Blog on the Run: Reloaded

Thursday, June 30, 2011 8:10 pm

Because if you don’t stop it, the next time it will be even worse


During the Bush era, I raised hell here about violations of law and the Constitution by the administration, for which I had my intelligence, sanity, patriotism and sexual proclivities questioned. On the good days.

And I did it for a reason: History suggests that if violations of the law by government are not punished severely, those violations will not only continue but worsen. And American history suggests that party affiliation is no guarantor of government legality.

We’ve watched that pattern play out again during the Obama administration. Although Obama campaigned (to some extent) against the criminal violations of the Bush national-security state, he’s continuing some of those same practices now that he is the one with the power. I warned of this behavior early in his tenure, and I’ve long since reached my breaking point. But the pattern is worsening, as Fecund Stench notes in this brief but telling roundup:

From Conor Friedersdorf at The Atlantic:

In Barack Obama’s rise to national prominence, when he criticized the Bush Administration for its false claims about WMDs in Iraq, its torture of detainees, and its illegal program of spying on American citizens without warrants, he owed a particular debt of gratitude to a New York Times national security reporter. In a series of scoops as impressive as any amassed during the War on Terrorism, James Risen reported in 2004 that the CIA failed to tell President Bush about relatives of Iraqi scientists who swore that the country had abandoned its weapons program; the same year, he was first to reveal that the CIA was waterboarding detainees in Iraq; and in 2005, he broke the Pulitzer Prize winning story about the secret NSA spying program.

These scoops so embarrassed and angered the Bush Administration that some of its senior members wanted Risen to end up in jail. They never managed to make that happen. But President Obama might. He once found obvious value in Risen’s investigative journalism. Its work that would’ve been impossible to produce without confidential sources and an ability to credibly promise that he’d never reveal their identities. But no matter. The Obama Administration is now demanding that Risen reveal his source for a 2006 scoop about CIA missteps in Iran. If he refuses to cooperate, which is his plan, he faces the possibility of jail time.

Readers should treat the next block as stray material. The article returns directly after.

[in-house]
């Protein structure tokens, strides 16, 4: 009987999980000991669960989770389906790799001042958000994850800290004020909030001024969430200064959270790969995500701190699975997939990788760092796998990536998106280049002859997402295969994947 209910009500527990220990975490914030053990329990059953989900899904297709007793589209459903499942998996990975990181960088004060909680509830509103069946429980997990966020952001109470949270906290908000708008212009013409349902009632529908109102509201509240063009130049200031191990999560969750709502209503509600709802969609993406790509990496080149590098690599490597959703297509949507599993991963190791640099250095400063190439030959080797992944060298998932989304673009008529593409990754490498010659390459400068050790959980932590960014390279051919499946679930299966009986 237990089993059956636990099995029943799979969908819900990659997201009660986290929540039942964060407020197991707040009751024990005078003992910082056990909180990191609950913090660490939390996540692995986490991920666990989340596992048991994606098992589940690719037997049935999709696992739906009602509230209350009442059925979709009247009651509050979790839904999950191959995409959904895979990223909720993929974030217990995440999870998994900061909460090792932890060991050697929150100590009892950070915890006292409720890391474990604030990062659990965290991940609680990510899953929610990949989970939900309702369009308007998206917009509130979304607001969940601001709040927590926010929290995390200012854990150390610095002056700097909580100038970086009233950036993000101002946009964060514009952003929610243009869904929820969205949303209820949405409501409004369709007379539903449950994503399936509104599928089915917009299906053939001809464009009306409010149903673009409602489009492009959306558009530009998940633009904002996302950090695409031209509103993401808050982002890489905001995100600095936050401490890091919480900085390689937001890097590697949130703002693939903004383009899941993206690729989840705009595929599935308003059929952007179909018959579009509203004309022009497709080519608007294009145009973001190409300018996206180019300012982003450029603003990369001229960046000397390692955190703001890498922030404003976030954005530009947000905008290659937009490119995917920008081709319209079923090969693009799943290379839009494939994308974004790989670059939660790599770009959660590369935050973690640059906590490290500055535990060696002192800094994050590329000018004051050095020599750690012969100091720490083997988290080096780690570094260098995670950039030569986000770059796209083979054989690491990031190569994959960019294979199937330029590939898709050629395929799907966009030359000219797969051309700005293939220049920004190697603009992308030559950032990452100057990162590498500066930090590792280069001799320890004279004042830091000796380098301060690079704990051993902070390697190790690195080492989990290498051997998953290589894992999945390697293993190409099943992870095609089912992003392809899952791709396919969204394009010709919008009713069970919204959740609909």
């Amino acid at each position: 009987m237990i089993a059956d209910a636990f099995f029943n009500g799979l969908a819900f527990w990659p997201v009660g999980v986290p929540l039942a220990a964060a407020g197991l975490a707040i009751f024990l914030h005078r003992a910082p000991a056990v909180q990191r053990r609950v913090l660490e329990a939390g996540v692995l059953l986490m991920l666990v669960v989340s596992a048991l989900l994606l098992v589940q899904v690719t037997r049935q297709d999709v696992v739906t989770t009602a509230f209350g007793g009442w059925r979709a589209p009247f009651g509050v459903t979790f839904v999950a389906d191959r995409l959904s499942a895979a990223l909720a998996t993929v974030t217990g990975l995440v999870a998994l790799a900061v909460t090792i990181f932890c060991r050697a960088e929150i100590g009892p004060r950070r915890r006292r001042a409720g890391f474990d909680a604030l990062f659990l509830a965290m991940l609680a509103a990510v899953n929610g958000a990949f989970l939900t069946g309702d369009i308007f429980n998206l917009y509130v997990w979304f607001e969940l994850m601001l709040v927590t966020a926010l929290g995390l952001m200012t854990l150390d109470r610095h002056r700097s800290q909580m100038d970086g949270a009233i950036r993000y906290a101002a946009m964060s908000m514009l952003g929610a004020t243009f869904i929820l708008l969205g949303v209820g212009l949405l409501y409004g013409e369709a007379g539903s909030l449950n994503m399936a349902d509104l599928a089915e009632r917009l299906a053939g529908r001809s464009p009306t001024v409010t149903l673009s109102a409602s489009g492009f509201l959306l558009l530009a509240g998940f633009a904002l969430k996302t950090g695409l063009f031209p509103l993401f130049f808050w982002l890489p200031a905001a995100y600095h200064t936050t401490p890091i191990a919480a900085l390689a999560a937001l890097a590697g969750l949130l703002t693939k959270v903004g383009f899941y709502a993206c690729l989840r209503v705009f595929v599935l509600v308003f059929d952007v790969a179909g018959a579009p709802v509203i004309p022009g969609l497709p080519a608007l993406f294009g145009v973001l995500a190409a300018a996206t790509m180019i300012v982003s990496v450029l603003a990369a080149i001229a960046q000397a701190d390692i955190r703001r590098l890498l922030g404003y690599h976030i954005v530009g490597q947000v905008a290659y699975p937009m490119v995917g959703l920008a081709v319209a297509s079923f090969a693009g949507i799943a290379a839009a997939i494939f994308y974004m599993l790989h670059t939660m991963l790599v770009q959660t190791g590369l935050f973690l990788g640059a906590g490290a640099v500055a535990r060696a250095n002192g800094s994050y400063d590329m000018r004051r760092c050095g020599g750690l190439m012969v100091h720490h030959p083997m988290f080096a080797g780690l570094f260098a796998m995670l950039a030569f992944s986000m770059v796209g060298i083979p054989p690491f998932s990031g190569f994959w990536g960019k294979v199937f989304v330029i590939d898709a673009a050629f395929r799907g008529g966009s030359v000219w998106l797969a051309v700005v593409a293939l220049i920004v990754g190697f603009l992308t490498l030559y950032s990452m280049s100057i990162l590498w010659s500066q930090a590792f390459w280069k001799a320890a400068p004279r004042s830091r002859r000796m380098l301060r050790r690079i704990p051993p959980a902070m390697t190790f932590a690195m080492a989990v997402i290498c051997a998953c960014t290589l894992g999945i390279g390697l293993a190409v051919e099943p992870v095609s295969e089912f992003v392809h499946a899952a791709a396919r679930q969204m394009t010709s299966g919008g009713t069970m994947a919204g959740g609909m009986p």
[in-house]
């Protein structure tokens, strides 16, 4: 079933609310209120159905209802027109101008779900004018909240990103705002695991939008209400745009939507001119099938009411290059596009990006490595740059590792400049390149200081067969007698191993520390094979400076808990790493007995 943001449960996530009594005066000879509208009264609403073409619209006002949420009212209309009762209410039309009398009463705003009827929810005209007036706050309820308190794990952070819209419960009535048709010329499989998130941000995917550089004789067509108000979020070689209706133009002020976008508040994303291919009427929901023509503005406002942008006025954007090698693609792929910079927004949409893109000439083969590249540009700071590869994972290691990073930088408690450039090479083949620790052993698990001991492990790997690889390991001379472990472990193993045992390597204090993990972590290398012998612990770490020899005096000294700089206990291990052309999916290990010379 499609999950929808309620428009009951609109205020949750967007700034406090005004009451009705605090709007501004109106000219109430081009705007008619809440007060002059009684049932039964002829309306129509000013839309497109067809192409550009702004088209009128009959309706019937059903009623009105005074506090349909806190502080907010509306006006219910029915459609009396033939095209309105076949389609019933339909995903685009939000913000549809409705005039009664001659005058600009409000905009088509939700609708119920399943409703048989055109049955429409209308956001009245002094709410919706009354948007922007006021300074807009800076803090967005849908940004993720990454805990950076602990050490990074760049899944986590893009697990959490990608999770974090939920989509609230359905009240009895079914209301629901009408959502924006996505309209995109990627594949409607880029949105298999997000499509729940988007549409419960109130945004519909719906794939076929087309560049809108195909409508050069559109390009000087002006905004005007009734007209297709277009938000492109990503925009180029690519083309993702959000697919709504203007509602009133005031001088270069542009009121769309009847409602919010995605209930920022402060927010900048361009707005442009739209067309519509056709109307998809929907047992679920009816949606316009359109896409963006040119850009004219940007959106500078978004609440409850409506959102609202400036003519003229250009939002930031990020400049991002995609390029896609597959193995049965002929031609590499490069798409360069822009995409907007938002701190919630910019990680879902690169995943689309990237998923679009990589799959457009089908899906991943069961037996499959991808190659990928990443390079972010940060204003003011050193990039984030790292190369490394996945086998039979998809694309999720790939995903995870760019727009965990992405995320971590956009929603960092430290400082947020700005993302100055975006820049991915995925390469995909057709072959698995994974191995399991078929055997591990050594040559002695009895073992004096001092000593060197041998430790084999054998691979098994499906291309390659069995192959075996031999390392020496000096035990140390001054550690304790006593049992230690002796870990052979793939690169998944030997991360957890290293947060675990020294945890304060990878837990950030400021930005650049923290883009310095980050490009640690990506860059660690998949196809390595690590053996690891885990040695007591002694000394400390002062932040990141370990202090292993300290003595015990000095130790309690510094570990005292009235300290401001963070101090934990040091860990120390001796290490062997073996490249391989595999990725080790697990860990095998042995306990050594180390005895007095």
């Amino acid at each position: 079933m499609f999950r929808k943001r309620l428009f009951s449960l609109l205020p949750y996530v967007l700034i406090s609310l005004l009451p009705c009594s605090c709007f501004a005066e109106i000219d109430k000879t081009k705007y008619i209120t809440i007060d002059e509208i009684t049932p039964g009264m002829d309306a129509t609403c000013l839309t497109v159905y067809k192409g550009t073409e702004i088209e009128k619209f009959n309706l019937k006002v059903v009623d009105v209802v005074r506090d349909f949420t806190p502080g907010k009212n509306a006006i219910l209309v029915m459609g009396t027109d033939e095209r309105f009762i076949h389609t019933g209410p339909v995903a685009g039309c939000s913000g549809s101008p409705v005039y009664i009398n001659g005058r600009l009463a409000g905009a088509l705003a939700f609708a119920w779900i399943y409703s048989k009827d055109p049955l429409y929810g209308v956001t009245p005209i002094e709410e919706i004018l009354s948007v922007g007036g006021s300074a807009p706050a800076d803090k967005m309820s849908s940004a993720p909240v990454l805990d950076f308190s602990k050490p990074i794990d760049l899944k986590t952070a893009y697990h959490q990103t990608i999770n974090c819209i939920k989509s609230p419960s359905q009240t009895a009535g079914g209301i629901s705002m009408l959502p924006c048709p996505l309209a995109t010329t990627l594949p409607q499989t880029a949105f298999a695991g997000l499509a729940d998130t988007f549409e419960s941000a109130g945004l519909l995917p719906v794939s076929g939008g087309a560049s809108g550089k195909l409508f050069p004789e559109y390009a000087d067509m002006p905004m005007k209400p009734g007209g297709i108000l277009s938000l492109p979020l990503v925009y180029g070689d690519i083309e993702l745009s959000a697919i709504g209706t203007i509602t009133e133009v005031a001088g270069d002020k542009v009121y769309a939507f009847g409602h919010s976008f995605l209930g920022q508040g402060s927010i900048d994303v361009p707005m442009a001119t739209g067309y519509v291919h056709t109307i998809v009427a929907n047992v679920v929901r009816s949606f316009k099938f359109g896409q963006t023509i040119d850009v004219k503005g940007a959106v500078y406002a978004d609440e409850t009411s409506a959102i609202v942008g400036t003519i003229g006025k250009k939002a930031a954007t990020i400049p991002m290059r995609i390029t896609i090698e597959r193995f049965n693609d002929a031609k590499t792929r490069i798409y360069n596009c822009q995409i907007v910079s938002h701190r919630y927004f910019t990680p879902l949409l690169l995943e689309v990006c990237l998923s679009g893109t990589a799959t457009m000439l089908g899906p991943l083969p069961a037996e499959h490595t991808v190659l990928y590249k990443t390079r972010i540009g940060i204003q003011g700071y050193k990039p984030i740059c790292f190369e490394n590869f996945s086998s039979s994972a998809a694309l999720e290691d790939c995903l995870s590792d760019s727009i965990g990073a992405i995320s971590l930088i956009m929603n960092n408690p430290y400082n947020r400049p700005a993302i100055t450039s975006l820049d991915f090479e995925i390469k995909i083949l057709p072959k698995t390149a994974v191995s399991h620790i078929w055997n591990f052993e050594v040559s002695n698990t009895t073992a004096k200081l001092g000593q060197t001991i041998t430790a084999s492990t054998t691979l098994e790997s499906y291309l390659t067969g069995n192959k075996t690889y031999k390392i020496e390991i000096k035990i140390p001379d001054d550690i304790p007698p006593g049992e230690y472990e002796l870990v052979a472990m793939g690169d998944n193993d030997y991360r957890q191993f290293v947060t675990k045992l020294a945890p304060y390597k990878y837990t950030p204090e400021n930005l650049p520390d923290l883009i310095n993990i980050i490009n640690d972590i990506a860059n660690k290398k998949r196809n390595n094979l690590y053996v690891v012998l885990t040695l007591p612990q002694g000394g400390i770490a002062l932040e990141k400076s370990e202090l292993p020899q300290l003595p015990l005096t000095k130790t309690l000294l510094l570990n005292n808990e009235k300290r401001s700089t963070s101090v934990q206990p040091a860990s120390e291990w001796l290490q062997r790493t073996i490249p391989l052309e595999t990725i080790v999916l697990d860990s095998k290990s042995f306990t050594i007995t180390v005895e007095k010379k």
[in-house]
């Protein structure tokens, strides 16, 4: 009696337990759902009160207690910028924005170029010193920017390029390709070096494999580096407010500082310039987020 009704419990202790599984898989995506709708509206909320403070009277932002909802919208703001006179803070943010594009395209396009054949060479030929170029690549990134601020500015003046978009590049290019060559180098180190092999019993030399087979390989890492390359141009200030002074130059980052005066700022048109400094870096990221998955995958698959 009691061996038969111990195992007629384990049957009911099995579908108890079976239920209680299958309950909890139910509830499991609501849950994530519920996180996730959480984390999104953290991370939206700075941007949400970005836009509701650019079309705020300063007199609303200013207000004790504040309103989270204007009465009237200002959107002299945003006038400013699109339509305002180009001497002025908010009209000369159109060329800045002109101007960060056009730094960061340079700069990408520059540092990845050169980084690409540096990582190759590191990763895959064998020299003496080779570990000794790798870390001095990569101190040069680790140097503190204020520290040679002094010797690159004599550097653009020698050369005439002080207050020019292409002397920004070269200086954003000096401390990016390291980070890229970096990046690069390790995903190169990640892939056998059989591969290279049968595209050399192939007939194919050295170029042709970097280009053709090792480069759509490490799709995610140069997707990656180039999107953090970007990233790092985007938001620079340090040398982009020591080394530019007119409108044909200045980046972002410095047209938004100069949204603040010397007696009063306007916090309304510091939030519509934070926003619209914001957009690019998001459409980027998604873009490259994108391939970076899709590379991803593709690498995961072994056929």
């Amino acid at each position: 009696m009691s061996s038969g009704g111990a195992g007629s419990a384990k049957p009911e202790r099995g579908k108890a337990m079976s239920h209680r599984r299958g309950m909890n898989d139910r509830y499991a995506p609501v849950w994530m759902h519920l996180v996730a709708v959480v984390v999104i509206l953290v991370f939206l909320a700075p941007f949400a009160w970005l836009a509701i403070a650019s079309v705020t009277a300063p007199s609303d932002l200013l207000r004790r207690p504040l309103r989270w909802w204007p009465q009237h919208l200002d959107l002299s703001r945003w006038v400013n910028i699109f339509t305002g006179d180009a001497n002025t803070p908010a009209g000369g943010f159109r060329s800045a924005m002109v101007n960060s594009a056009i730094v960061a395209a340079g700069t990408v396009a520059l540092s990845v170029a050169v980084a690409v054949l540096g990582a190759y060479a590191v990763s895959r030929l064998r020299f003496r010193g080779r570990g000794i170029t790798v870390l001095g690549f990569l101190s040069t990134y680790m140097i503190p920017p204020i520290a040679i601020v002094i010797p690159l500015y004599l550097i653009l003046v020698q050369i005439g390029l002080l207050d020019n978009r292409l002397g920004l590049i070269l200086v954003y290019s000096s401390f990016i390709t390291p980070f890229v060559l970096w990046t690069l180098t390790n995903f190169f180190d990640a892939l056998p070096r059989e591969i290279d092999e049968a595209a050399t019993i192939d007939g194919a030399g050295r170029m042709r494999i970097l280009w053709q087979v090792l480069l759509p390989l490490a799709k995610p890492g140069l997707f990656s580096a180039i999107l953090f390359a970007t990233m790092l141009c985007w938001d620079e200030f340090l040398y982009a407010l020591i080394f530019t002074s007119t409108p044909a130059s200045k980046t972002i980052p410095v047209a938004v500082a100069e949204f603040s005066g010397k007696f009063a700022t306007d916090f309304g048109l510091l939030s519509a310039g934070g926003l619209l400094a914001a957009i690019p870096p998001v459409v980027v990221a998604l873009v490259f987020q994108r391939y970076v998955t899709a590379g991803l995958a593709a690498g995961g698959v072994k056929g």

From Glenn Greenwald at Salon, last week:

The subpoena to Risen was originally issued but then abandoned by the Bush administration, and then revitalized by Obama lawyers. It is part of the prosecution of Jeffrey Sterling, a former CIA agent whom the DOJ accuses of leaking to Risen the story of a severely botched agency plot — from 11 years ago — to infiltrate Iran’s nuclear program, a story Risen wrote about six years after the fact in his 2006 best-selling book, State of War. The DOJ wants to force Risen to testify under oath about whether Sterling was his source…

What’s particularly striking about this prosecution is that it involves digging deep into the ancient past (the Iran operation in question was begun under the Clinton administration): this from a President who insisted that Bush officials not be investigated for their crimes on the ground that we must “Look Forward, Not Backward.” But it’s not hard to see why Obama officials are so intent on doing so: few things are more effective in creating a Climate of Fear — one that deters investigation and disclosure and stifles the exercise of basic rights — than prosecuting prominent people for having challenged and undermined the government’s agenda. As Risen documents, that — plainly — is what this prosecution and the Obama administration’s broader anti-whistleblower war is about: chilling the exercise of basic rights and the ability to challenge government actions.

From David K. Shipler at the NYT, last week:

THIS spring was a rough season for the Fourth Amendment. The Obama administration petitioned the Supreme Court to allow GPS tracking of vehicles without judicial permission. The Supreme Court ruled that the police could break into a house without a search warrant if, after knocking and announcing themselves, they heard what sounded like evidence being destroyed. Then it refused to see a Fourth Amendment violation where a citizen was jailed for 16 days on the false pretext that he was being held as a material witness to a crime.

I’ll be honest: I’m scared. Once these freedoms go, they’ll be difficult, if not impossible, to get back. Once the precedents have been established that criminal violations of the law and violations of the Constitution by our government will go not just unpunished but, if possible, unrecorded, we have entered a long, dark tunnel at the end of which no light is visible.

If you’re content to live in Guatemala with a bigger economy, fine. I’ve always hoped for better.

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1 Comment »

  1. Thanks. I felt a bit guilty covering this after all the wonderful work you’ve done, but I know you’re busy these days. I especially enjoyed Greenwald’s nearly unhinged rant, and of course, you’re cryptically sarcastic comment.

    Comment by Fec — Thursday, June 30, 2011 8:24 pm @ 8:24 pm | Reply


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